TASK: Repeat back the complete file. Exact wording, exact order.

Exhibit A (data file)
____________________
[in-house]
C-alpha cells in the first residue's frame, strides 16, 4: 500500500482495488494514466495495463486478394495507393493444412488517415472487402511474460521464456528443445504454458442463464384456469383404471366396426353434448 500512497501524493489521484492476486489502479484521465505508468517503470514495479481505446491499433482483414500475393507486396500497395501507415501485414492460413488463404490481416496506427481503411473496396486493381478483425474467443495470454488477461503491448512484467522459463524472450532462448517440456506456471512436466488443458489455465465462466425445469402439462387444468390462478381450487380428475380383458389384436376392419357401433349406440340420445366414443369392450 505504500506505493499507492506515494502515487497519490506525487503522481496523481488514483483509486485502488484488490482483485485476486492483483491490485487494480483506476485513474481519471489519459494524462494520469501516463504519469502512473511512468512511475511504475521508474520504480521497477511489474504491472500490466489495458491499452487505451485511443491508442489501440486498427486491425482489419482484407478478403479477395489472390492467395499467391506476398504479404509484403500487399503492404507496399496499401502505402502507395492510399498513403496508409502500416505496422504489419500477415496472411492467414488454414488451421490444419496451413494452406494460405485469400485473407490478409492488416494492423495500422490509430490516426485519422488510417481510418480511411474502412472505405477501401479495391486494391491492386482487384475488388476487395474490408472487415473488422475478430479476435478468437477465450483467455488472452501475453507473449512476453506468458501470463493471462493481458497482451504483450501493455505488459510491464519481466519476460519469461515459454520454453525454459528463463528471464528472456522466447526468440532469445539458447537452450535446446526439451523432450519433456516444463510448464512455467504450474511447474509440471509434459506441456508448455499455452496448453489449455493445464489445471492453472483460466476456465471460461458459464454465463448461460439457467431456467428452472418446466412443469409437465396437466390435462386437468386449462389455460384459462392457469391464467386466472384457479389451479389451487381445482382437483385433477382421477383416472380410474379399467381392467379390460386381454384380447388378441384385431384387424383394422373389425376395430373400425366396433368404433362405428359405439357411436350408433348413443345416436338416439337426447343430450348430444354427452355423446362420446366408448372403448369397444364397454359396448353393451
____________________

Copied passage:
[in-house]
C-alpha cells in the first residue's frame, strides 16, 4: 500500500482495488494514466495495463486478394495507393493444412488517415472487402511474460521464456528443445504454458442463464384456469383404471366396426353434448 500512497501524493489521484492476486489502479484521465505508468517503470514495479481505446491499433482483414500475393507486396500497395501507415501485414492460413488463404490481416496506427481503411473496396486493381478483425474467443495470454488477461503491448512484467522459463524472450532462448517440456506456471512436466488443458489455465465462466425445469402439462387444468390462478381450487380428475380383458389384436376392419357401433349406440340420445366414443369392450 505504500506505493499507492506515494502515487497519490506525487503522481496523481488514483483509486485502488484488490482483485485476486492483483491490485487494480483506476485513474481519471489519459494524462494520469501516463504519469502512473511512468512511475511504475521508474520504480521497477511489474504491472500490466489495458491499452487505451485511443491508442489501440486498427486491425482489419482484407478478403479477395489472390492467395499467391506476398504479404509484403500487399503492404507496399496499401502505402502507395492510399498513403496508409502500416505496422504489419500477415496472411492467414488454414488451421490444419496451413494452406494460405485469400485473407490478409492488416494492423495500422490509430490516426485519422488510417481510418480511411474502412472505405477501401479495391486494391491492386482487384475488388476487395474490408472487415473488422475478430479476435478468437477465450483467455488472452501475453507473449512476453506468458501470463493471462493481458497482451504483450501493455505488459510491464519481466519476460519469461515459454520454453525454459528463463528471464528472456522466447526468440532469445539458447537452450535446446526439451523432450519433456516444463510448464512455467504450474511447474509440471509434459506441456508448455499455452496448453489449455493445464489445471492453472483460466476456465471460461458459464454465463448461460439457467431456467428452472418446466412443469409437465396437466390435462386437468386449462389455460384459462392457469391464467386466472384457479389451479389451487381445482382437483385433477382421477383416472380410474379399467381392467379390460386381454384380447388378441384385431384387424383394422373389425376395430373400425366396433368404433362405428359405439357411436350408433348413443345416436338416439337426447343430450348430444354427452355423446362420446366408448372403448369397444364397454359396448353393451